It's time to Break Down The Lord of the Rings, the movie.
Top dog and first-mover in an important, emerging industry
What's the important, emerging industry, here? Let's call it "cost-effective epic Hollywood cinema with a bang." Look at the phrase again. We've all seen "Hollywood" before, we may know "epic," and most movies are looking to create a bang of some sort: The key phrase here is cost-effective. New Zealand director Peter Jackson and New Line Cinema have opted to film all three full-length films at once. Despite running a budget that is Titanic in its proportion -- which will make for a conversation topic of its own just as was the case for Titanic -- this money is being spread across the continuous multiyear filming of all three movies. I call that smart, I know it's important, and... yoo-hoo, Hollywood... let's hope that's emerging.
Conclude this article and then take a look at the trailer. (OK, I confess it, I have watched it 22 times.) And then you tell me this isn't a top dog.
A sustainable advantage
No one is going to do this again anytime soon. By "this" I mean both adapt one of the 20th century's most original and beloved works and do an epic series like this all at once, spreading out the fixed costs. Any fantasy epic -- possibly, any epic -- from now on will have to face the inevitable comparisons between it and The Lord of the Rings. (What already happens in literature, that is, will happen in cinema now, too.) And we talk of demanding that our Rule Breakers sustain their advantage for at least two to three years; the present plan is for The Fellowship of the Ring, The Two Towers, and The Return of the King to debut respectively Christmas 2001, Christmas 2002, and Christmas 2003. Bingo-bango-bongo. That good rhythm and spacing will make for 2-3 solid years of unstoppable, lingering buzz.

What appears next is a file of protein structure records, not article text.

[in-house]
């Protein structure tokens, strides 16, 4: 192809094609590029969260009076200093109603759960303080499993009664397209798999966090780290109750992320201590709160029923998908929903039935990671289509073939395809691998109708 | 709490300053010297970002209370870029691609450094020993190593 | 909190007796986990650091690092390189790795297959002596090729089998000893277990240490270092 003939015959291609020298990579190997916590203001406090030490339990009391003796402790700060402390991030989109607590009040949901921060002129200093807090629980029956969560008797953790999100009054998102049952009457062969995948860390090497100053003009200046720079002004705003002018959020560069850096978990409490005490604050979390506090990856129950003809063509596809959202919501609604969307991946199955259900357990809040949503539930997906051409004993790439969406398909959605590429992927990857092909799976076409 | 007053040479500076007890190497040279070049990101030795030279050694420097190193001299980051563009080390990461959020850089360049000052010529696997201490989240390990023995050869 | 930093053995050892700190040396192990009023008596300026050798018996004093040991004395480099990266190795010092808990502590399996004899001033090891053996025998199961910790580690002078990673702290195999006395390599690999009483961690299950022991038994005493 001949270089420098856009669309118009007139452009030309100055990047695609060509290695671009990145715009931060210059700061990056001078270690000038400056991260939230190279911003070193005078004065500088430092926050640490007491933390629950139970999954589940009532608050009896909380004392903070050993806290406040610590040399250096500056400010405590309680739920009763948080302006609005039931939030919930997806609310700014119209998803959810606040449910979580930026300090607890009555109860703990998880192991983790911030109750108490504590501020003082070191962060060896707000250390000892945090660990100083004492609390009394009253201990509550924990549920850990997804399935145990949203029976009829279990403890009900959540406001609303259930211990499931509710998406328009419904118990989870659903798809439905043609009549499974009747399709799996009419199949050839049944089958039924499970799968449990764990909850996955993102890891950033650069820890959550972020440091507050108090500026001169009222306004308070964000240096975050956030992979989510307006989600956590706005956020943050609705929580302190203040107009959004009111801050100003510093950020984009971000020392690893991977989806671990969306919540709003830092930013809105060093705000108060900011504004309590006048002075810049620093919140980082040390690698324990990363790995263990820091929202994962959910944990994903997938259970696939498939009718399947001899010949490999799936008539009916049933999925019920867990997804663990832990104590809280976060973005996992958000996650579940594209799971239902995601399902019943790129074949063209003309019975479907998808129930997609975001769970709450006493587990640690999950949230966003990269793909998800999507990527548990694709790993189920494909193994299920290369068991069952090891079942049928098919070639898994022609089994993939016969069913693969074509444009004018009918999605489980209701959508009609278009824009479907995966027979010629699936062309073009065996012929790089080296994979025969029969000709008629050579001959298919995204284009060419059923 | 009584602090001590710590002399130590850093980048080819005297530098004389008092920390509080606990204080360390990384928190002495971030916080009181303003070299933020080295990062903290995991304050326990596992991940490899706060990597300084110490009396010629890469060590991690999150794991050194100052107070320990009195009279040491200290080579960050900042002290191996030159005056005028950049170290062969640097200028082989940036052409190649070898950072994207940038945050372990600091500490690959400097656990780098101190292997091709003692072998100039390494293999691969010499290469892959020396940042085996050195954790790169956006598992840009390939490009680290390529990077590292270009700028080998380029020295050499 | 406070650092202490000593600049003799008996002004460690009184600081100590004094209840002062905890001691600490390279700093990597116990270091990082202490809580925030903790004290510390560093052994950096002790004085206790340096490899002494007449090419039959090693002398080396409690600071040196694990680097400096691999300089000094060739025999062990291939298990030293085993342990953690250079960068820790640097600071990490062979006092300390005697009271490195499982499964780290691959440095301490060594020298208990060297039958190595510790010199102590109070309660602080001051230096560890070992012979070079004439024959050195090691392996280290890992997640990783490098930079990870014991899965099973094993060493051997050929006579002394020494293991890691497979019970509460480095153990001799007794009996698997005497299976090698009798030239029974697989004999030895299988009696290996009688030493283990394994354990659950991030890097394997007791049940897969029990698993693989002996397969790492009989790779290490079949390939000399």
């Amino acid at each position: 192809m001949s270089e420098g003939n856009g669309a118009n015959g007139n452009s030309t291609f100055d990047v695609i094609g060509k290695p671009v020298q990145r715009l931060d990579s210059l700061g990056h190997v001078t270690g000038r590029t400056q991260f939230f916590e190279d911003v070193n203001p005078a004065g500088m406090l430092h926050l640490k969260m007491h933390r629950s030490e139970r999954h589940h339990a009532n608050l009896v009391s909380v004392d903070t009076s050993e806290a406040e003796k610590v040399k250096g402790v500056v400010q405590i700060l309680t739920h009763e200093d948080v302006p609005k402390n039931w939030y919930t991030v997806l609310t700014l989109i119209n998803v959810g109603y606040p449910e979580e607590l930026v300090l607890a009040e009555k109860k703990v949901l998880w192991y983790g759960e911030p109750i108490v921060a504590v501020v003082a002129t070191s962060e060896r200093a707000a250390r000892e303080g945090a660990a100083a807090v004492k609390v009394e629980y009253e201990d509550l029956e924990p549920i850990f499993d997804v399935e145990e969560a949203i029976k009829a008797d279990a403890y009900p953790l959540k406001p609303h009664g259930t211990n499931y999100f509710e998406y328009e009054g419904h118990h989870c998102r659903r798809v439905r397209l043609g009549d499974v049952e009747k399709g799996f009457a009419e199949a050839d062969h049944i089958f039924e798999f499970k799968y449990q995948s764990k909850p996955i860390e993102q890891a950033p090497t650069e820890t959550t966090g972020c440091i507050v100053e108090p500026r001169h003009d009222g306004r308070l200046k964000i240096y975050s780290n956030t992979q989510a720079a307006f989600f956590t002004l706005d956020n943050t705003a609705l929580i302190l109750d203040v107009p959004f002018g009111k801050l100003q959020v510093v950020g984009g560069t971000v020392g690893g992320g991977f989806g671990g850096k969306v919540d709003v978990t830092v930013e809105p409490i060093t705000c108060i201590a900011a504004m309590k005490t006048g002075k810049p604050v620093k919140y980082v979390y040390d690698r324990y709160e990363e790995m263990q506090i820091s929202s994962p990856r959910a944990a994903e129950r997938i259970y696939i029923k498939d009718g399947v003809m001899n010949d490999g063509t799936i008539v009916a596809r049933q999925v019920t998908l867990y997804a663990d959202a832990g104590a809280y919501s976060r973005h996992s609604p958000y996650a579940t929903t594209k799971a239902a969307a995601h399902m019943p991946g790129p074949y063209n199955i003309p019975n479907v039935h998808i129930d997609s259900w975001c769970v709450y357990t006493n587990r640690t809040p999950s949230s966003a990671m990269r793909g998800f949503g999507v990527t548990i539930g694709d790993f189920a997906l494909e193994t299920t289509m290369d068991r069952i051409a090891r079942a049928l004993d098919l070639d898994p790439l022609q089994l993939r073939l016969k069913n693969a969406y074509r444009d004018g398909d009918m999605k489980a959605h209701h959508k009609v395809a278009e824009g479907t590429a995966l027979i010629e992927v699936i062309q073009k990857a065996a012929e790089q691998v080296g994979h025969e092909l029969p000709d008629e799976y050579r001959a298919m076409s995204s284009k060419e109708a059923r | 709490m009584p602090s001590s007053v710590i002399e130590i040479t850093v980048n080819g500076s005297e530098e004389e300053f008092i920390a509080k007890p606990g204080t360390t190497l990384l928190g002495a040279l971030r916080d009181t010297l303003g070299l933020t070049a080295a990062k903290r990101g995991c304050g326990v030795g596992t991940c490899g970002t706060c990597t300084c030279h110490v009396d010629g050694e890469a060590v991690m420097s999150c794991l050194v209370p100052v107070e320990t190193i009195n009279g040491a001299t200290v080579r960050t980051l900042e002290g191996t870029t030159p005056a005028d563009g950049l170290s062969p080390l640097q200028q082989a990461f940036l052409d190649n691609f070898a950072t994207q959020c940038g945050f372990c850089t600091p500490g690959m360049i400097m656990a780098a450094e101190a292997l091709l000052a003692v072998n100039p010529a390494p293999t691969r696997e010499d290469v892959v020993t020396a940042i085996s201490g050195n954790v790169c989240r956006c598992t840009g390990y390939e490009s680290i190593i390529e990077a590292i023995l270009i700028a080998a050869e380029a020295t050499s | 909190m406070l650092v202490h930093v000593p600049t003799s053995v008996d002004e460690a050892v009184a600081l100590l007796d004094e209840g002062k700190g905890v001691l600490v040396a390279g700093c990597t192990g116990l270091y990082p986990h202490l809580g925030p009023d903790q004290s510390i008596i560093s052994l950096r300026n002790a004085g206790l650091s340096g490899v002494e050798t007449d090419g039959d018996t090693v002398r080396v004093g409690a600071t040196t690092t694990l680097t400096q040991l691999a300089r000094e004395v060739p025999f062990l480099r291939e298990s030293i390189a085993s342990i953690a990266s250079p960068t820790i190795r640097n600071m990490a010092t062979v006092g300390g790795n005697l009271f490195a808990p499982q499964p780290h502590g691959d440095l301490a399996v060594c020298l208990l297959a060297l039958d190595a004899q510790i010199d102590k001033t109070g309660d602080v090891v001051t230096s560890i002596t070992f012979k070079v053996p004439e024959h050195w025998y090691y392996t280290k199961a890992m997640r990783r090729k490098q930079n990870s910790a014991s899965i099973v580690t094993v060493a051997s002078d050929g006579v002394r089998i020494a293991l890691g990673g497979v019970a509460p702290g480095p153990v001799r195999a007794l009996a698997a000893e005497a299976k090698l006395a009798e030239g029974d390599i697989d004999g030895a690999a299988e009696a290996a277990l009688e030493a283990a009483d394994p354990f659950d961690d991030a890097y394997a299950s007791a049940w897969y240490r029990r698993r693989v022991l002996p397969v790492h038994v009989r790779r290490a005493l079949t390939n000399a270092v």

Excellent past price appreciation
How many millions of copies of Tolkien's books have sold? Does anyone know? Further, most of our fantasy literature today -- and large portions of our interactive gaming industry, which last year grossed more than all Hollywood combined -- draw inspiration, language, and concepts from Tolkien's original works. The relative strength behind J.R.R. Tolkien's Lord of the Rings has run in the steady low 90s for years, and is near getting turbocharged.
Good people (excellent management and smart backing)
While I did not see his most acclaimed movie Heavenly Creatures (1994), director Peter Jackson's tribute to Tolkien is by all accounts authentic, richly imaginative, and masterly. Of course, when we look for "good people" within a movie, we can usually get a pretty good indicator of quality by a look at the cast. I am delighted to see Ian McKellen playing Gandalf, Elijah Wood looks the part of Frodo, Cate Blanchett adds further dignity to the project as Galadriel, and Sean Bean is an excellent choice as Boromir. Plus, John Rhys-Davies? I'm a huge John Rhys-Davies guy. Gimme a break. I'm there.